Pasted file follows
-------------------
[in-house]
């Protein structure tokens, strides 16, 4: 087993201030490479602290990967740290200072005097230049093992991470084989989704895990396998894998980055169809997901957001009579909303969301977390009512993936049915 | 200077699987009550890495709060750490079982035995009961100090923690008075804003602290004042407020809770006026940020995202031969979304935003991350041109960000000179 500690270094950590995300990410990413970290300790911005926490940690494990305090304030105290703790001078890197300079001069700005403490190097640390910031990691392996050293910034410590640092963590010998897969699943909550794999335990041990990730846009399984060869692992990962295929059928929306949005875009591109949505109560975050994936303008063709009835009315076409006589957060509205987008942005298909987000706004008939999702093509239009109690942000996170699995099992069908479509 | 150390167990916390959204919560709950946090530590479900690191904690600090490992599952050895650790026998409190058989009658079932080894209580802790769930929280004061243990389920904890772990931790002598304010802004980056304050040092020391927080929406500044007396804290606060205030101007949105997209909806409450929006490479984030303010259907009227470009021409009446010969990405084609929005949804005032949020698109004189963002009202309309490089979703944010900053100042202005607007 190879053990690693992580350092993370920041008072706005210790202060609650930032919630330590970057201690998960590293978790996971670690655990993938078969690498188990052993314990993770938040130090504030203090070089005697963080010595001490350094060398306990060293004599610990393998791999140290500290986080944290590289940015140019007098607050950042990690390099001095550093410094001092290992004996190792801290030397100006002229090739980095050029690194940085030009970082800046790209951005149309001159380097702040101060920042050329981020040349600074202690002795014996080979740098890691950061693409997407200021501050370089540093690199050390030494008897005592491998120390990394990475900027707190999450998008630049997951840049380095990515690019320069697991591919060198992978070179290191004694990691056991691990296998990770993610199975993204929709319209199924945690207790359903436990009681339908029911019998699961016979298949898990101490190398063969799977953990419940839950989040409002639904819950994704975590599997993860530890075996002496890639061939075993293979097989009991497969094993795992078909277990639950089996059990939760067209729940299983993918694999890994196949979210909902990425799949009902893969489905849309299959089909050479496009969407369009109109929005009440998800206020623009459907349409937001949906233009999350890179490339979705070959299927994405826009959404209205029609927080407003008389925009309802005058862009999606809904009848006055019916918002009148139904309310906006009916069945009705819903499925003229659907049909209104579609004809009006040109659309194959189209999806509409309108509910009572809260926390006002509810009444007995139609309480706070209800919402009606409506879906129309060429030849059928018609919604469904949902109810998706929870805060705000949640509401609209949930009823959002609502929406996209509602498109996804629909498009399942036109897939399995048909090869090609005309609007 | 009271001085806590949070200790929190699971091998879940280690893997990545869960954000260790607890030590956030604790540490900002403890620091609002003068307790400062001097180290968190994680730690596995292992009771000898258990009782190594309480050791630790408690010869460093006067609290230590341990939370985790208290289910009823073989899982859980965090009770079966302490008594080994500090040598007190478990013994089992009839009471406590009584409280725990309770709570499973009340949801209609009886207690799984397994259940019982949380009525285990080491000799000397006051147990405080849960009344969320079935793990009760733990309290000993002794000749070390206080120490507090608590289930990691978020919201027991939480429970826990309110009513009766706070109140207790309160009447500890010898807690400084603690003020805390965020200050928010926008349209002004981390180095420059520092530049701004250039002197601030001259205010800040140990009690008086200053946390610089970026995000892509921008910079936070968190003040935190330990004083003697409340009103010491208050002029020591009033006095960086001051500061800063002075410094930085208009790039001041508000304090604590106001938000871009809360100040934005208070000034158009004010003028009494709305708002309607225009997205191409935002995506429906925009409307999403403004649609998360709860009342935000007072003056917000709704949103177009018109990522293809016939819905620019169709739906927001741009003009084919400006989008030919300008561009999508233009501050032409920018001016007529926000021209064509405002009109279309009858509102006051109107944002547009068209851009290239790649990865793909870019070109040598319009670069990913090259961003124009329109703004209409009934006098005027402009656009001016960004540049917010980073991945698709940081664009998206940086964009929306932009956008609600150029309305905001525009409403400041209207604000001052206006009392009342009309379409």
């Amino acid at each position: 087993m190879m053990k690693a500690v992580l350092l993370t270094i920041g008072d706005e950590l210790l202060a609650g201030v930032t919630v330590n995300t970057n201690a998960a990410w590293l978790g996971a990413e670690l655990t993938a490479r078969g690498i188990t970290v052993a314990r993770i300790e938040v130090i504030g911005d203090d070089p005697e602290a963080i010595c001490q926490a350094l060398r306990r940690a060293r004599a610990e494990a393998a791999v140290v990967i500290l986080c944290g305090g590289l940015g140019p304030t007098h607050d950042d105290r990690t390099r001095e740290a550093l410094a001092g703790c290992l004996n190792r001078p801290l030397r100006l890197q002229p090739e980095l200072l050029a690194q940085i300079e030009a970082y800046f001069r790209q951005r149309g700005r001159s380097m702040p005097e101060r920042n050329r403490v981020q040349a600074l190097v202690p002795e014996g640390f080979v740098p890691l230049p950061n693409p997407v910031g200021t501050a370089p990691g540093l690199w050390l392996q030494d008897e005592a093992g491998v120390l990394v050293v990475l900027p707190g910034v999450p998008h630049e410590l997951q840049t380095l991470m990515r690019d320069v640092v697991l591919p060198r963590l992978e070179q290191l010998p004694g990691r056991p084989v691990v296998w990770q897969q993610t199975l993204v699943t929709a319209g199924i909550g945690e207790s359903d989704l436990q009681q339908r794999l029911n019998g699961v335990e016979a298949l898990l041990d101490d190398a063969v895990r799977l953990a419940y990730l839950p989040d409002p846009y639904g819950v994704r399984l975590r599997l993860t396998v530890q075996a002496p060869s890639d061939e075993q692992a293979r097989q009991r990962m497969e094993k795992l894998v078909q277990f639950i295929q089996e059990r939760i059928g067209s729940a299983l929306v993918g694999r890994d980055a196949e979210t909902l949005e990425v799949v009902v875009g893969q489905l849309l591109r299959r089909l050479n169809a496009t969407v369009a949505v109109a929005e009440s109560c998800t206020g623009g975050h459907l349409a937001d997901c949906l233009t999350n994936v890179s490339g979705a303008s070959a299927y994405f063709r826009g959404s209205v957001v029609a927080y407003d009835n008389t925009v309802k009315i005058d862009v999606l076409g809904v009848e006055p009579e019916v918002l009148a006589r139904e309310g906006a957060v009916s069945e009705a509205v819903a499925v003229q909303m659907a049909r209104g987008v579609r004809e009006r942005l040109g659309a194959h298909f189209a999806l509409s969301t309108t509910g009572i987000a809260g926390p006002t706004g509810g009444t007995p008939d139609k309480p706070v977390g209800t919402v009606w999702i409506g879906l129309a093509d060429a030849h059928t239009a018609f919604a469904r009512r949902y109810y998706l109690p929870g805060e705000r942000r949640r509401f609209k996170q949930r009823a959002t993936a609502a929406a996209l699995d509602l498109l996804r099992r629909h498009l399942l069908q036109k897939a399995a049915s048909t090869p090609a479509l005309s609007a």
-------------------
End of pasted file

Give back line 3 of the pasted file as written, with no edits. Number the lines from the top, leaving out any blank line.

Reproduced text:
């Amino acid at each position: 087993m190879m053990k690693a500690v992580l350092l993370t270094i920041g008072d706005e950590l210790l202060a609650g201030v930032t919630v330590n995300t970057n201690a998960a990410w590293l978790g996971a990413e670690l655990t993938a490479r078969g690498i188990t970290v052993a314990r993770i300790e938040v130090i504030g911005d203090d070089p005697e602290a963080i010595c001490q926490a350094l060398r306990r940690a060293r004599a610990e494990a393998a791999v140290v990967i500290l986080c944290g305090g590289l940015g140019p304030t007098h607050d950042d105290r990690t390099r001095e740290a550093l410094a001092g703790c290992l004996n190792r001078p801290l030397r100006l890197q002229p090739e980095l200072l050029a690194q940085i300079e030009a970082y800046f001069r790209q951005r149309g700005r001159s380097m702040p005097e101060r920042n050329r403490v981020q040349a600074l190097v202690p002795e014996g640390f080979v740098p890691l230049p950061n693409p997407v910031g200021t501050a370089p990691g540093l690199w050390l392996q030494d008897e005592a093992g491998v120390l990394v050293v990475l900027p707190g910034v999450p998008h630049e410590l997951q840049t380095l991470m990515r690019d320069v640092v697991l591919p060198r963590l992978e070179q290191l010998p004694g990691r056991p084989v691990v296998w990770q897969q993610t199975l993204v699943t929709a319209g199924i909550g945690e207790s359903d989704l436990q009681q339908r794999l029911n019998g699961v335990e016979a298949l898990l041990d101490d190398a063969v895990r799977l953990a419940y990730l839950p989040d409002p846009y639904g819950v994704r399984l975590r599997l993860t396998v530890q075996a002496p060869s890639d061939e075993q692992a293979r097989q009991r990962m497969e094993k795992l894998v078909q277990f639950i295929q089996e059990r939760i059928g067209s729940a299983l929306v993918g694999r890994d980055a196949e979210t909902l949005e990425v799949v009902v875009g893969q489905l849309l591109r299959r089909l050479n169809a496009t969407v369009a949505v109109a929005e009440s109560c998800t206020g623009g975050h459907l349409a937001d997901c949906l233009t999350n994936v890179s490339g979705a303008s070959a299927y994405f063709r826009g959404s209205v957001v029609a927080y407003d009835n008389t925009v309802k009315i005058d862009v999606l076409g809904v009848e006055p009579e019916v918002l009148a006589r139904e309310g906006a957060v009916s069945e009705a509205v819903a499925v003229q909303m659907a049909r209104g987008v579609r004809e009006r942005l040109g659309a194959h298909f189209a999806l509409s969301t309108t509910g009572i987000a809260g926390p006002t706004g509810g009444t007995p008939d139609k309480p706070v977390g209800t919402v009606w999702i409506g879906l129309a093509d060429a030849h059928t239009a018609f919604a469904r009512r949902y109810y998706l109690p929870g805060e705000r942000r949640r509401f609209k996170q949930r009823a959002t993936a609502a929406a996209l699995d509602l498109l996804r099992r629909h498009l399942l069908q036109k897939a399995a049915s048909t090869p090609a479509l005309s609007a």